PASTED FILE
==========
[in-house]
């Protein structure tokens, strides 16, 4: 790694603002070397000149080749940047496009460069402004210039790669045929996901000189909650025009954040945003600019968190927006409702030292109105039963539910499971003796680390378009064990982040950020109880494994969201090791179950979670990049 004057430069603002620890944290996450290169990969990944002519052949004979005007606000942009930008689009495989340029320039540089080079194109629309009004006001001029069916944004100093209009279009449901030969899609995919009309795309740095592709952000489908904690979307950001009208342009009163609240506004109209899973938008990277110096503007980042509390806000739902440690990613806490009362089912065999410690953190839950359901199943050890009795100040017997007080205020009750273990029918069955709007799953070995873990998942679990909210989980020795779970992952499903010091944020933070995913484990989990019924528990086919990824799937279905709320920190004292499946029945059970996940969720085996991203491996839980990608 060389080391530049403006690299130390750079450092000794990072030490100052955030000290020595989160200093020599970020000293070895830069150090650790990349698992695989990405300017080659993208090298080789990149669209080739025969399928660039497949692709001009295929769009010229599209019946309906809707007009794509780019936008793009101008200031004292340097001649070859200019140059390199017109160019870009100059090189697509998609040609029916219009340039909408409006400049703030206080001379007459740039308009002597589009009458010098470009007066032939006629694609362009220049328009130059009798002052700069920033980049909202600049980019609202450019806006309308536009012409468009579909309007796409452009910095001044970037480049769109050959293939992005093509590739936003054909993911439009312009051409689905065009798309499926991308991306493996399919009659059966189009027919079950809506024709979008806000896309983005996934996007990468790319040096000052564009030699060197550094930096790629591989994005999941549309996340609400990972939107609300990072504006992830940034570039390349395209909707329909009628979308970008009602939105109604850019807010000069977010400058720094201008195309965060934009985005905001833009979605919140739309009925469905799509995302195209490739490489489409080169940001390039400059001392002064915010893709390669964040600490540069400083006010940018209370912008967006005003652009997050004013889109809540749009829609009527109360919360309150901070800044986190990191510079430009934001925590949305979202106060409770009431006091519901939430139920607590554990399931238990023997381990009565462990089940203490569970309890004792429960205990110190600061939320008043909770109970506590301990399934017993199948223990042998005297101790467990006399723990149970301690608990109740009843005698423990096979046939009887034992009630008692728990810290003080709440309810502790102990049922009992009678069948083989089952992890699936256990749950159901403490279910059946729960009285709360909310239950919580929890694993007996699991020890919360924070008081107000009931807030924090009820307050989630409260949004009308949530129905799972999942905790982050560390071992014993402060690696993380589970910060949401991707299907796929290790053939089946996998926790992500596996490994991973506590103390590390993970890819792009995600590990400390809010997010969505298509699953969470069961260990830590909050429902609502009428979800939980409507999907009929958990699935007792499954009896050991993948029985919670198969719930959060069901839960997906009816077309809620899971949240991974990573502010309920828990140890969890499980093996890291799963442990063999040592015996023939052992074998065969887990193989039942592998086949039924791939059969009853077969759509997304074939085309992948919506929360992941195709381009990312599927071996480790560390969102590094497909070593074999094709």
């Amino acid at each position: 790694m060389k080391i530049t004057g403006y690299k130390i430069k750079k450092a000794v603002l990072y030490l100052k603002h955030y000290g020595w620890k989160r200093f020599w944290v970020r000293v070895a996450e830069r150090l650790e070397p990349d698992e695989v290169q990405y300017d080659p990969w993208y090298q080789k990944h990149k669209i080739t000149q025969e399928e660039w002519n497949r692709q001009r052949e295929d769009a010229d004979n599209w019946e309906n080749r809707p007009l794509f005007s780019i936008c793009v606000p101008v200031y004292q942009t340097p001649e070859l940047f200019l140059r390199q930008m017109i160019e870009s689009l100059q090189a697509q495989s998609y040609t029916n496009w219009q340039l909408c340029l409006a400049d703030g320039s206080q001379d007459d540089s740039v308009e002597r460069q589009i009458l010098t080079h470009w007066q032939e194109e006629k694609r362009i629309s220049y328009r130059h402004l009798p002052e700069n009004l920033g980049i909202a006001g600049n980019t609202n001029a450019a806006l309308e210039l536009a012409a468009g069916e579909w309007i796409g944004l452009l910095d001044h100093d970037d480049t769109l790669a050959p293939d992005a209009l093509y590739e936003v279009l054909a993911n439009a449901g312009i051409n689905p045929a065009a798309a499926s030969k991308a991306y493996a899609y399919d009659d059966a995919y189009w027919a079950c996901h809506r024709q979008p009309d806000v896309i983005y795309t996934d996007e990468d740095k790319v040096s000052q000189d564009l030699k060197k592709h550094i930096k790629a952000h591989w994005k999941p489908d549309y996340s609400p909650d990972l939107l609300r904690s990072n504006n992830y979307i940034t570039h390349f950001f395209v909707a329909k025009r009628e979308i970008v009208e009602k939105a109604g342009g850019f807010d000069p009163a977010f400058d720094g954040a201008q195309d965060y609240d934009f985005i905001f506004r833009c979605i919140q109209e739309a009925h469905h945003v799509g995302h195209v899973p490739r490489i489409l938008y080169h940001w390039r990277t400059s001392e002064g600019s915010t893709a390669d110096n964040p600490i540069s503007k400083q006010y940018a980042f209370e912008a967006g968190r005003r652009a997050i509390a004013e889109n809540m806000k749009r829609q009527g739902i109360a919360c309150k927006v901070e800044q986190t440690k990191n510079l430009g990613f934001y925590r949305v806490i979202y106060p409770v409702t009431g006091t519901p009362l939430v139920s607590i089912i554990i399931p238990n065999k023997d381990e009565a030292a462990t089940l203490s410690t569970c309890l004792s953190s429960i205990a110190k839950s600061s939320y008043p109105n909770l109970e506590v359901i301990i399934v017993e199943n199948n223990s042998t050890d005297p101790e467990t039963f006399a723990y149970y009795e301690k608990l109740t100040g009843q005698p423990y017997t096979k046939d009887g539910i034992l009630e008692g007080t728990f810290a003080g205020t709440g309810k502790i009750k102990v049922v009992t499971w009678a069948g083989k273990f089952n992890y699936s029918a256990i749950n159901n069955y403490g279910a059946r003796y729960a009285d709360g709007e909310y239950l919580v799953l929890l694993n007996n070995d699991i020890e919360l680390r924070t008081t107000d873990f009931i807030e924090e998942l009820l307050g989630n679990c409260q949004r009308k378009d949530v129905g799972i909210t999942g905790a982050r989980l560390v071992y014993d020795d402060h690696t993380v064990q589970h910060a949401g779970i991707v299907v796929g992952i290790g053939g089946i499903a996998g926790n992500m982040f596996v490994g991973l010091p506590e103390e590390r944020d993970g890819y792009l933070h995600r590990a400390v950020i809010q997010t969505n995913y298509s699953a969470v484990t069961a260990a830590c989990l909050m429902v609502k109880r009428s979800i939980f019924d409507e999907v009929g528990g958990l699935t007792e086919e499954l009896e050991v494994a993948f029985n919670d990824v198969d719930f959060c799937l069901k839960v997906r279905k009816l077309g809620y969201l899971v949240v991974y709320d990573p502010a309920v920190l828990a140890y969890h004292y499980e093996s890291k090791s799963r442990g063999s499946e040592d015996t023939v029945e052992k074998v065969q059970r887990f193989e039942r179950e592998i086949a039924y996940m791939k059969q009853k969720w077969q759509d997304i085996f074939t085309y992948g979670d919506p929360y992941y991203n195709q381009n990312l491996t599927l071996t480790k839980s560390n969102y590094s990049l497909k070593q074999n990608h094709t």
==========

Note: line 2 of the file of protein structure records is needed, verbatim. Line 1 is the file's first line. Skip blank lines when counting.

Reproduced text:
């Protein structure tokens, strides 16, 4: 790694603002070397000149080749940047496009460069402004210039790669045929996901000189909650025009954040945003600019968190927006409702030292109105039963539910499971003796680390378009064990982040950020109880494994969201090791179950979670990049 004057430069603002620890944290996450290169990969990944002519052949004979005007606000942009930008689009495989340029320039540089080079194109629309009004006001001029069916944004100093209009279009449901030969899609995919009309795309740095592709952000489908904690979307950001009208342009009163609240506004109209899973938008990277110096503007980042509390806000739902440690990613806490009362089912065999410690953190839950359901199943050890009795100040017997007080205020009750273990029918069955709007799953070995873990998942679990909210989980020795779970992952499903010091944020933070995913484990989990019924528990086919990824799937279905709320920190004292499946029945059970996940969720085996991203491996839980990608 060389080391530049403006690299130390750079450092000794990072030490100052955030000290020595989160200093020599970020000293070895830069150090650790990349698992695989990405300017080659993208090298080789990149669209080739025969399928660039497949692709001009295929769009010229599209019946309906809707007009794509780019936008793009101008200031004292340097001649070859200019140059390199017109160019870009100059090189697509998609040609029916219009340039909408409006400049703030206080001379007459740039308009002597589009009458010098470009007066032939006629694609362009220049328009130059009798002052700069920033980049909202600049980019609202450019806006309308536009012409468009579909309007796409452009910095001044970037480049769109050959293939992005093509590739936003054909993911439009312009051409689905065009798309499926991308991306493996399919009659059966189009027919079950809506024709979008806000896309983005996934996007990468790319040096000052564009030699060197550094930096790629591989994005999941549309996340609400990972939107609300990072504006992830940034570039390349395209909707329909009628979308970008009602939105109604850019807010000069977010400058720094201008195309965060934009985005905001833009979605919140739309009925469905799509995302195209490739490489489409080169940001390039400059001392002064915010893709390669964040600490540069400083006010940018209370912008967006005003652009997050004013889109809540749009829609009527109360919360309150901070800044986190990191510079430009934001925590949305979202106060409770009431006091519901939430139920607590554990399931238990023997381990009565462990089940203490569970309890004792429960205990110190600061939320008043909770109970506590301990399934017993199948223990042998005297101790467990006399723990149970301690608990109740009843005698423990096979046939009887034992009630008692728990810290003080709440309810502790102990049922009992009678069948083989089952992890699936256990749950159901403490279910059946729960009285709360909310239950919580929890694993007996699991020890919360924070008081107000009931807030924090009820307050989630409260949004009308949530129905799972999942905790982050560390071992014993402060690696993380589970910060949401991707299907796929290790053939089946996998926790992500596996490994991973506590103390590390993970890819792009995600590990400390809010997010969505298509699953969470069961260990830590909050429902609502009428979800939980409507999907009929958990699935007792499954009896050991993948029985919670198969719930959060069901839960997906009816077309809620899971949240991974990573502010309920828990140890969890499980093996890291799963442990063999040592015996023939052992074998065969887990193989039942592998086949039924791939059969009853077969759509997304074939085309992948919506929360992941195709381009990312599927071996480790560390969102590094497909070593074999094709």